The global TB treatment coverage was down from 72% in 2019 to 59% in the year 2020. Among the six WHO regions, treatment coverage was highest in Europe with a best estimate of 69% and lowest in the Eastern Mediterranean with a best estimate of 52% [2]. The treatment success rate for the new and relapse cases treated in the 2017 cohort globally was 85% [1]. Among the six WHO regions, the highest treatment success rates in 2017 of 91%, were in the WHO Eastern Mediterranean Region and the Western Pacific Region. The lowest rates were 76% in the WHO Region of the Americas and 78% in the European Region [1]. There were an estimated 1.3 million TB deaths among HIV-negative people in 2020, and an additional 214,000 deaths among HIV-positive people with about 83% of TB deaths among HIV-negative people occurring in the WHO African Region and the WHO South-East Asia Region [1]. The global reduction in the total number of TB deaths between 2015 and 2020 was 9.2%, about one quarter of the way to the End TB Strategy milestone of a 35% reduction by 2020 [2].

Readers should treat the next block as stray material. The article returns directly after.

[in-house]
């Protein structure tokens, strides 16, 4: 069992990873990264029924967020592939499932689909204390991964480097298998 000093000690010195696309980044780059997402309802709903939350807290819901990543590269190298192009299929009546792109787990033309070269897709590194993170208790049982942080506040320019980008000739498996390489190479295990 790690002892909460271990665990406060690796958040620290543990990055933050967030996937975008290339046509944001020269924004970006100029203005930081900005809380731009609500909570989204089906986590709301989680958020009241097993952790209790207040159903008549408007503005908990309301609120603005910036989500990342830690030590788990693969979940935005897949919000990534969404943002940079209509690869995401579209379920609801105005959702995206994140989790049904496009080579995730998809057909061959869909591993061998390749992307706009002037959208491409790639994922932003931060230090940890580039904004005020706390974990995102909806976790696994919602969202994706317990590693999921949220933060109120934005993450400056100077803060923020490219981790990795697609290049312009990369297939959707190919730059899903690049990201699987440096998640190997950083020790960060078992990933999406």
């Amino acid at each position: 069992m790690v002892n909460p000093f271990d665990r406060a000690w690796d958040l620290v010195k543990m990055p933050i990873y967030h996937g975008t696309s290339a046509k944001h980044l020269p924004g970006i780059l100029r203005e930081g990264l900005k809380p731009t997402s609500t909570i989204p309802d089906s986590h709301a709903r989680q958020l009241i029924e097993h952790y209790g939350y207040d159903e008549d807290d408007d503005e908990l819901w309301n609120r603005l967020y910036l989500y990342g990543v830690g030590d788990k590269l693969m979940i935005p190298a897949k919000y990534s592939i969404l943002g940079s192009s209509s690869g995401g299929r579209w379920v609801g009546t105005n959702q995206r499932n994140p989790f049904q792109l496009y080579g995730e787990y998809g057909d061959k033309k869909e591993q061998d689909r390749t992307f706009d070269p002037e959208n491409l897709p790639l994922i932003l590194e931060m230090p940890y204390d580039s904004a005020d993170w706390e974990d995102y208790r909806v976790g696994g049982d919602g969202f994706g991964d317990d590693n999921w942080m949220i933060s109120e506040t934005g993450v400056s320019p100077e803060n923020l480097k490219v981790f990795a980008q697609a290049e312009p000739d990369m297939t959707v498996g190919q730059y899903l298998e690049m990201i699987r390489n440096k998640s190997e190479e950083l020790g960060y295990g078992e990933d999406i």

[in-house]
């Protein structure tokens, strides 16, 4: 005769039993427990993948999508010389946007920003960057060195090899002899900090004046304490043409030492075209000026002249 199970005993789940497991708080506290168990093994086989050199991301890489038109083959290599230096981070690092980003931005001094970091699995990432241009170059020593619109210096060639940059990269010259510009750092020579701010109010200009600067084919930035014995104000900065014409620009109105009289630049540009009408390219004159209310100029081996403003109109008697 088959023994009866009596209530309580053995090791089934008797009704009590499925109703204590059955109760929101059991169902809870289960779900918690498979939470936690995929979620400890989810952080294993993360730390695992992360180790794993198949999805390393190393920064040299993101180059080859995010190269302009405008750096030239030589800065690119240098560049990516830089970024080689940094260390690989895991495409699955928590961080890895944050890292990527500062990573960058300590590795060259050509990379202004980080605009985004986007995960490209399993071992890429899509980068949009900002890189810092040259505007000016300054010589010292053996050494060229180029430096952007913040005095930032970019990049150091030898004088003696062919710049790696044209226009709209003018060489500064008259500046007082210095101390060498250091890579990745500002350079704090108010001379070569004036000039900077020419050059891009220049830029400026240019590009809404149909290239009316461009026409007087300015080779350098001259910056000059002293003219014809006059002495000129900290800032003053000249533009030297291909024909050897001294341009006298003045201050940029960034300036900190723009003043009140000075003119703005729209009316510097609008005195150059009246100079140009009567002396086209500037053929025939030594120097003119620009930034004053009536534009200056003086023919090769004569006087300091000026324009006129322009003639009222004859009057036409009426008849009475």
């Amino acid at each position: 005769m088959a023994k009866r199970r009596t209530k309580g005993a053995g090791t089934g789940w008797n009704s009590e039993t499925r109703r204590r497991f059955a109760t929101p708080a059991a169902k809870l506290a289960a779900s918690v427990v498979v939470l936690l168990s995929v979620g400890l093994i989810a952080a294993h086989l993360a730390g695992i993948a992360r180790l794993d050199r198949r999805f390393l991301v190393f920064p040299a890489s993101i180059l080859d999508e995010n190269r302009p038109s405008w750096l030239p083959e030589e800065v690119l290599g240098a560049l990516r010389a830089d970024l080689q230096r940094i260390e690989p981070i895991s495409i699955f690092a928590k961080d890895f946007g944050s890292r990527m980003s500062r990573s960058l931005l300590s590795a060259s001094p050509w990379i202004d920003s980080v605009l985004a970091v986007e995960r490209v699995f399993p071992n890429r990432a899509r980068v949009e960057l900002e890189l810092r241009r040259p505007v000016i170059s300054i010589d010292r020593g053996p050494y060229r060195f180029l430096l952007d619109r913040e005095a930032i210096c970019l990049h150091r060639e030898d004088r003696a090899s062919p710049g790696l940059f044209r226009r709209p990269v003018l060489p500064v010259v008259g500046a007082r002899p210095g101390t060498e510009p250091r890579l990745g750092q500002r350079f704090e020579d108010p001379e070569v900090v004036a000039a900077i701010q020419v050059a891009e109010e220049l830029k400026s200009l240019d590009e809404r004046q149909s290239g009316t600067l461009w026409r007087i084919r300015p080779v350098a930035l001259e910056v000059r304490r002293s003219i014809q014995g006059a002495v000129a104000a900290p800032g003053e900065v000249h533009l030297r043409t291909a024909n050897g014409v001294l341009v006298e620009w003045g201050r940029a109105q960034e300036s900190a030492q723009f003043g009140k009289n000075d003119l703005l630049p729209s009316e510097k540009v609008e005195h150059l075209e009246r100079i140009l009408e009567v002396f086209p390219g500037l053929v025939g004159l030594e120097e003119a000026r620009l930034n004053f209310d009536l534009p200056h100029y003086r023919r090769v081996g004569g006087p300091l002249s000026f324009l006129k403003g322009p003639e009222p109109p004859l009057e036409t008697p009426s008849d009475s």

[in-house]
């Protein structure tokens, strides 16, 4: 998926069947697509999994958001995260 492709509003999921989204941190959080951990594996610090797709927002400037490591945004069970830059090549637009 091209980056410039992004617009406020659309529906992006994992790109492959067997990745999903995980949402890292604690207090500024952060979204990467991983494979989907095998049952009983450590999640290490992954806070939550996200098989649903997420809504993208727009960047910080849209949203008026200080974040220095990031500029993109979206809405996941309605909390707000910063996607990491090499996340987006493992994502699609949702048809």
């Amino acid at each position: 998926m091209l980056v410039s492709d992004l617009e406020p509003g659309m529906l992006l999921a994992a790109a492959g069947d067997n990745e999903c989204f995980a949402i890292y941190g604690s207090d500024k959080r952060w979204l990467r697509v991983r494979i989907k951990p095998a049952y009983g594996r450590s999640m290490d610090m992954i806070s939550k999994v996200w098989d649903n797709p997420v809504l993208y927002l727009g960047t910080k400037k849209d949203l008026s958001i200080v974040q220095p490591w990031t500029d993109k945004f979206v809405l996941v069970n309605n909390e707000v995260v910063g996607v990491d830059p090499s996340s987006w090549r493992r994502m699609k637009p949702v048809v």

The WHO End TB Strategy envisions a TB-free world by the year 2035 [3]. In light of limitations inherent in prevailing tuberculosis care and the global urgency to improve TB care, the WHO emphasizes the importance of taking into consideration the journey of a TB patient through a series of interlinked settings and facilities [4]. One of the ways to do this is by decentralizing TB care beyond health facilities and harnessing the contribution of communities through the provision of effective community-based directly observed therapy (DOT) to TB patients at greatest socio-economic risk [3]. These patient-centered community-based care models are considered necessary to increase the capacity of the public health system to provide treatment to more TB patients and may address patients’ needs more successfully as care closer to home is easier to access, convenient, allows family support, and eliminates long and costly trips to a centralized primary health facility [5, 6]. However, despite the clear need, the documented cost-effectiveness of community-based TB activities and the tremendous efforts that have been expended in recent years, the program is not yielding the expected results. Treatment success rates in many countries are declining and remaining below global targets, resulting in increased healthcare expenditure and poor quality of life for the victims [1]. Projected trends indicate that a substantial strengthening of efforts to reduce TB incidence is needed if the WHO End TB strategy is to be met in countries with high TB incidence [7]. Whereas frameworks to accelerate the reduction in TB incidence can be reached by expert consensus, it is fundamental that these are underpinned by a robust and up-to-date evidence base for the effectiveness of specific interventions. Such an evidence base also allows for the harmonization of best-practice approaches to TB control [7]. The purpose of the systematic review is to aid the research in identifying previously conducted studies to identify what models of community TB implementation exist, their cost-effectiveness, and their effectiveness on patient outcomes. The systematic review will also assess the disadvantages and advantages of the different models of implementation in relation to cost effectiveness in low- and medium-income countries (LMIC). Although we acknowledge that there have been other systematic studies conducted in the past, their attention was primarily focused on one or two models with a small sample size, and our study broadened the scope to include more models of delivery; as a result, the findings of this review aim to comprehensively add to the body of knowledge in the area of community TB care implementation, inform policy, planning, and direct future research.